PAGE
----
Trails: Temple Mound and White Oak TrailsHike Location: Kolomoki Mounds State Park
Geographic Location: north of Blakely, GA (31.46757, -84.94041)
Length: 1.6 miles
Difficulty: 3/10 (Easy/Moderate)
Last Hiked: December 2020
Overview: A loop hike among the tallest mounds at Kolomoki.
Park Information: https://gastateparks.org/KolomokiMounds
Hike Route Map: https://www.mappedometer.com/?maproute=850431
Summary Video: (coming February 19)
Photo Highlight:
Directions to the trailhead: From the courthouse square in Blakely, head north on Main Street, which becomes First Kolomoki Road after it leaves Blakely. Drive a total of 7 miles from the courthouse square to the signed entrance for Kolomoki Mounds State Park on the right. Turn right to enter the park, stop at the Visitor Center to pay the entrance fee and pick up a trail map, then drive another mile to the Temple Mound and group picnic shelter parking area on the left. Park here.
The hike: Constructed roughly 400 years after the time of Christ but nearly 1000 years before the more famous Ocmulgee mounds up in Macon, Kolomoki mounds represent one of the largest and earliest mound complexes in the southeast. Located just a few miles from the Chattahoochee River in southwest Georgia, the 8 mounds on this site were built by the Swift Creek and Weeden Island cultures, and this site's Temple Mound is the largest temple mound in Georgia. The mounds are labeled A through H, and they show an attention to astronomy: mounds A, D, and E form an east-west axis that aligns with the path of the sun at the spring equinox, while mounds D and F align with the path of the sun on the summer solstice. The Smithsonian Institution did excavations at Kolomoki between 1894 and 1897, and the site was dedicated a National Historical Landmark in 1964. The park's Visitor Center contains an interesting museum that is built around an excavated mound, and the extra museum admission fee is well worth the historical treasures contained therein. The park also features a 24-site developed campground, several picnic areas, two lakes, and four hiking trails totaling nearly 6 miles. The Temple Mound and White Oak Trails explore the site's largest mounds, and they are described here. The park's other two trails explore the park's natural areas, and they are featured in the next hike.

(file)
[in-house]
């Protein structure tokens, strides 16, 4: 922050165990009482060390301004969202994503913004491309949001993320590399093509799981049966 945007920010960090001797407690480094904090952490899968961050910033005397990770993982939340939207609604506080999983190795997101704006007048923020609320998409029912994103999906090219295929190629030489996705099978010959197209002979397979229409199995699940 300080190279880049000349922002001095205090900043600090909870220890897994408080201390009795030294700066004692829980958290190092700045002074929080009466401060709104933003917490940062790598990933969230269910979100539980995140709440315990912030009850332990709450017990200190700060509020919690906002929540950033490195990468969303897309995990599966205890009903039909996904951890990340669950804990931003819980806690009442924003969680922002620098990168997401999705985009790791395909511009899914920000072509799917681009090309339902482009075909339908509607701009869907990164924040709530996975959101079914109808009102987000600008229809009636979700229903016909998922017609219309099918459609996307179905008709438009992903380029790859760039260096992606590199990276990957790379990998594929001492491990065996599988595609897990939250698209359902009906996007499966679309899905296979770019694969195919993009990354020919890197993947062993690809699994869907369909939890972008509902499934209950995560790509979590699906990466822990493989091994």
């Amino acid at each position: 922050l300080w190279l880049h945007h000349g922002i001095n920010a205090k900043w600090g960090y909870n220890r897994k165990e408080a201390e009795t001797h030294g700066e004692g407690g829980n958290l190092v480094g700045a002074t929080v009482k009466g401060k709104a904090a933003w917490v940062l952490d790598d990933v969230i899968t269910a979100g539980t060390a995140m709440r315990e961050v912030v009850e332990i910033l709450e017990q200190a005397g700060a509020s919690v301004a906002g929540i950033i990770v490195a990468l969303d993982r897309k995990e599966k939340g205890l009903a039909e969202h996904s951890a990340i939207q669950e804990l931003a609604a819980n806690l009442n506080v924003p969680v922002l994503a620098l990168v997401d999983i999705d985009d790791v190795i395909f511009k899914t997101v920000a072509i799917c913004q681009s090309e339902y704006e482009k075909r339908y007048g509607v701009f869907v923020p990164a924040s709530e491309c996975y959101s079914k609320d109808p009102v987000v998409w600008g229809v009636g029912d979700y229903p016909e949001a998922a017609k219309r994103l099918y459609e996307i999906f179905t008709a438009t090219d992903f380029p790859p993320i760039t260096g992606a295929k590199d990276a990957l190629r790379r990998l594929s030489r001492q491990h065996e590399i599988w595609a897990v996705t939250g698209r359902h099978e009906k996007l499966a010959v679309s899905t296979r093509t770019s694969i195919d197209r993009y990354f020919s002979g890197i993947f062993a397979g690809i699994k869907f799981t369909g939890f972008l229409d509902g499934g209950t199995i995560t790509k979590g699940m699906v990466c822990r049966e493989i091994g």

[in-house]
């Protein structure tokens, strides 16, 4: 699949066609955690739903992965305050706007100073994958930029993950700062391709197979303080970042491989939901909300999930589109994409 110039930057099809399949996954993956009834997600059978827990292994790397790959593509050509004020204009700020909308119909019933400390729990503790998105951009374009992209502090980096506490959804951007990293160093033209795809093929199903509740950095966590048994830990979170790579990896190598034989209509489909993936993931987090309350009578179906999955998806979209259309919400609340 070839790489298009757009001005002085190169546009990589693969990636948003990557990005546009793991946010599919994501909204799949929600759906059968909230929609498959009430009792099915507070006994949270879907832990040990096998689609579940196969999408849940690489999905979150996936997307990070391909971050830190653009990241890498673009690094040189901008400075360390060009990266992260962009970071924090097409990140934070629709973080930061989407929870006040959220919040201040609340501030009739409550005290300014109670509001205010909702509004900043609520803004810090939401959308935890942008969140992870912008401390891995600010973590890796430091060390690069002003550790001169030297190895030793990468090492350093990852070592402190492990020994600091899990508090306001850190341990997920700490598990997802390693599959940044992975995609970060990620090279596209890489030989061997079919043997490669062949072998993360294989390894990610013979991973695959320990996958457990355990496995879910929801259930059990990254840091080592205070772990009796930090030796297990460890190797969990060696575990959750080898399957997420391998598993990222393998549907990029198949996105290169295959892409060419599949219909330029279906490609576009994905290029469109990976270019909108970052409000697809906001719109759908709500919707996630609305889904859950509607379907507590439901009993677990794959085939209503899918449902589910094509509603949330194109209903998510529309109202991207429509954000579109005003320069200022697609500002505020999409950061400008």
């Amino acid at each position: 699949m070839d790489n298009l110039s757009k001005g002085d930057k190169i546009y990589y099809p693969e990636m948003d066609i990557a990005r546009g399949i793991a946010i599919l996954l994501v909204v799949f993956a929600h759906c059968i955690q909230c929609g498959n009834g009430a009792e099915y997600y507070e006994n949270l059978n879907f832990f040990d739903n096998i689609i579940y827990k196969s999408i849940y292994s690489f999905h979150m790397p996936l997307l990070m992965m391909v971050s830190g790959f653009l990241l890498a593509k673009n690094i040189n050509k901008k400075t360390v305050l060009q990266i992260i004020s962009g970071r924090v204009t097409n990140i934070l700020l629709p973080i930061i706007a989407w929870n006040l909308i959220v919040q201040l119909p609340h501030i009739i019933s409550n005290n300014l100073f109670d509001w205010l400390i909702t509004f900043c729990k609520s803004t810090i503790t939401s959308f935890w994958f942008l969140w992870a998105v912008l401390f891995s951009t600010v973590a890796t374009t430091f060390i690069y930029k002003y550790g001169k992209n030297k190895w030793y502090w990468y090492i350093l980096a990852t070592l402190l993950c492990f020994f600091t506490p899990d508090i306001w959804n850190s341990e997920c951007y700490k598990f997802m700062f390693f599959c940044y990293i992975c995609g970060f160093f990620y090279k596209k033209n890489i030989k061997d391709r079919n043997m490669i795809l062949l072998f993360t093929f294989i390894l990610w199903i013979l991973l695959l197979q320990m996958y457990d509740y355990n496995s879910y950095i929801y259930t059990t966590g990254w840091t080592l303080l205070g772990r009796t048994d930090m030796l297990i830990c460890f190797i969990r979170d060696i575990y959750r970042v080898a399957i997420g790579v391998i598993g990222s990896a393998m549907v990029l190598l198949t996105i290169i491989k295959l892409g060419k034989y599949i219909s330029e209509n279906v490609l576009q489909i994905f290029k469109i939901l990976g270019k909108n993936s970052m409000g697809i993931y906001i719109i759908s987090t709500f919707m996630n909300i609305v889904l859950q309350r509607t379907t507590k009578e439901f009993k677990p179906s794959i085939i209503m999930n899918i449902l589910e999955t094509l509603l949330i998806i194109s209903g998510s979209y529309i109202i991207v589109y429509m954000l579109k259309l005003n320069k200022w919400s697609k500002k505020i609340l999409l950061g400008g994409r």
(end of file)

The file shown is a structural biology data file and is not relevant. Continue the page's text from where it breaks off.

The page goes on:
Trailhead at group picnic shelter

From the parking lot, pick up the signed Temple Mound Trail as it heads west on a wide mowed grass treadway. The trail climbs almost imperceptibly and curves around the south side of the Temple Mound to enter the mound complex's main plaza area. At 0.25 miles, you reach the front of the Temple Mound.

Front of Temple Mound

The Temple Mound stands 56 feet above the plaza, and a set of concrete stairs takes you to the top of the mound. The flat area atop the mound measures 325 by 200 feet, and researchers estimate more than 2 million baskets of dirt would have been required to build the mound. Experts think tribal priests would have lived atop this mound, so take a few minutes to soak in the fantastic fit-for-a-priest view that extends in all directions.

View of plaza from Temple Mound

Top of Temple Mound

Descend the Temple Mound the way you came up, then continue the Temple Mound Trail by walking across the plaza and checking out Mound D. Though only 20 feet high, cone-shaped Mound D is one of the largest and oldest burial mounds in the southeast. Geometrically speaking, Mound D forms the center of the entire mound complex.

Mound D

The Temple Mound Trail continues past Mound D and leads back to the Visitor Center, but this hike retraces its steps to the Temple Mound and then turns left to begin the White Oak Trail. Marked with green paint blazes, the White Oak Trail quickly passes Mound C, a small mound of unknown function, and heads north into the woods. The dense forest here consists of white oak and pines with some magnolias.

Hiking the White Oak Trail

Near 1 mile into the hike, the trail narrows as it curves right to leave an old road. The balance of the hike dips through a couple of ravines and crosses the creeks in these ravines on wooden footbridges. These footbridges had seen their better days on my visit, but they got me across safely. A slight rise deposits you at the group picnic shelter, and your car sits in the parking lot to the right.